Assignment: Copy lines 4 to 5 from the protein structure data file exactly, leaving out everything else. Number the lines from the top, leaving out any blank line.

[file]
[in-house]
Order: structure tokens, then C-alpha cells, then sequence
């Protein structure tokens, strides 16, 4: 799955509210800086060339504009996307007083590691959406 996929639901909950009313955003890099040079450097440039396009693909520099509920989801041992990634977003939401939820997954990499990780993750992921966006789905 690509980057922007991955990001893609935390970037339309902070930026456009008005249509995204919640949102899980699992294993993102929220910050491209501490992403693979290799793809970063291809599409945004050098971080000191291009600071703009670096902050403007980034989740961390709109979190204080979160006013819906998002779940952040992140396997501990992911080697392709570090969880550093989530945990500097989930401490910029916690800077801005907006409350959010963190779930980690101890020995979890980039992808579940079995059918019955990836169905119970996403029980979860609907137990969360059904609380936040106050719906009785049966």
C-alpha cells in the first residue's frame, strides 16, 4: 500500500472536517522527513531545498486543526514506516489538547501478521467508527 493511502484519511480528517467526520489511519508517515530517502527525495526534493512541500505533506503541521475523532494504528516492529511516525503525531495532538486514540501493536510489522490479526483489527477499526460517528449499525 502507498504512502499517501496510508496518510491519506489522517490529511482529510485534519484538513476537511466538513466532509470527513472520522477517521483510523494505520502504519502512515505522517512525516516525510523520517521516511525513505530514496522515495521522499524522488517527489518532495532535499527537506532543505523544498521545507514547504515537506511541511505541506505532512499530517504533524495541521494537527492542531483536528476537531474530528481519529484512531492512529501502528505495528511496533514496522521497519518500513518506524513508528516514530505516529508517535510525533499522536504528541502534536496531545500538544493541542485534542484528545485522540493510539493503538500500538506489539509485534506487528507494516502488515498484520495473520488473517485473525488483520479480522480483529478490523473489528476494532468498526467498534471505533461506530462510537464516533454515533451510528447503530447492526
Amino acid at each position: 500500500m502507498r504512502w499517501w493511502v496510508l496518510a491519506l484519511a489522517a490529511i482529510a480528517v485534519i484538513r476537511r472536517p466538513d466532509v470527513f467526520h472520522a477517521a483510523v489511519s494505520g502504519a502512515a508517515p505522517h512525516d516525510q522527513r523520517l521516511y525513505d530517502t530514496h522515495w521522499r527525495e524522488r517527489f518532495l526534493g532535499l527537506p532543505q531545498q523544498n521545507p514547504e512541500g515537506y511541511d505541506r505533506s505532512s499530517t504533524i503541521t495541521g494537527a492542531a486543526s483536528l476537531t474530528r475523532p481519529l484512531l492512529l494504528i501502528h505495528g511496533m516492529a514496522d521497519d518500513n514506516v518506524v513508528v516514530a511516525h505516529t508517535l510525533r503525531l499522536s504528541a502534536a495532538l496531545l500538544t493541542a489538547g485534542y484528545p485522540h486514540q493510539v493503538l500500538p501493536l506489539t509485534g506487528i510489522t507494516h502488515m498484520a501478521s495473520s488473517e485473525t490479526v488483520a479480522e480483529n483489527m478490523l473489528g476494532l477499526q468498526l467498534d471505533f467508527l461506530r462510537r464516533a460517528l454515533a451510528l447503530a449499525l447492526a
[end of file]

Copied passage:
C-alpha cells in the first residue's frame, strides 16, 4: 500500500472536517522527513531545498486543526514506516489538547501478521467508527 493511502484519511480528517467526520489511519508517515530517502527525495526534493512541500505533506503541521475523532494504528516492529511516525503525531495532538486514540501493536510489522490479526483489527477499526460517528449499525 502507498504512502499517501496510508496518510491519506489522517490529511482529510485534519484538513476537511466538513466532509470527513472520522477517521483510523494505520502504519502512515505522517512525516516525510523520517521516511525513505530514496522515495521522499524522488517527489518532495532535499527537506532543505523544498521545507514547504515537506511541511505541506505532512499530517504533524495541521494537527492542531483536528476537531474530528481519529484512531492512529501502528505495528511496533514496522521497519518500513518506524513508528516514530505516529508517535510525533499522536504528541502534536496531545500538544493541542485534542484528545485522540493510539493503538500500538506489539509485534506487528507494516502488515498484520495473520488473517485473525488483520479480522480483529478490523473489528476494532468498526467498534471505533461506530462510537464516533454515533451510528447503530447492526
Amino acid at each position: 500500500m502507498r504512502w499517501w493511502v496510508l496518510a491519506l484519511a489522517a490529511i482529510a480528517v485534519i484538513r476537511r472536517p466538513d466532509v470527513f467526520h472520522a477517521a483510523v489511519s494505520g502504519a502512515a508517515p505522517h512525516d516525510q522527513r523520517l521516511y525513505d530517502t530514496h522515495w521522499r527525495e524522488r517527489f518532495l526534493g532535499l527537506p532543505q531545498q523544498n521545507p514547504e512541500g515537506y511541511d505541506r505533506s505532512s499530517t504533524i503541521t495541521g494537527a492542531a486543526s483536528l476537531t474530528r475523532p481519529l484512531l492512529l494504528i501502528h505495528g511496533m516492529a514496522d521497519d518500513n514506516v518506524v513508528v516514530a511516525h505516529t508517535l510525533r503525531l499522536s504528541a502534536a495532538l496531545l500538544t493541542a489538547g485534542y484528545p485522540h486514540q493510539v493503538l500500538p501493536l506489539t509485534g506487528i510489522t507494516h502488515m498484520a501478521s495473520s488473517e485473525t490479526v488483520a479480522e480483529n483489527m478490523l473489528g476494532l477499526q468498526l467498534d471505533f467508527l461506530r462510537r464516533a460517528l454515533a451510528l447503530a449499525l447492526a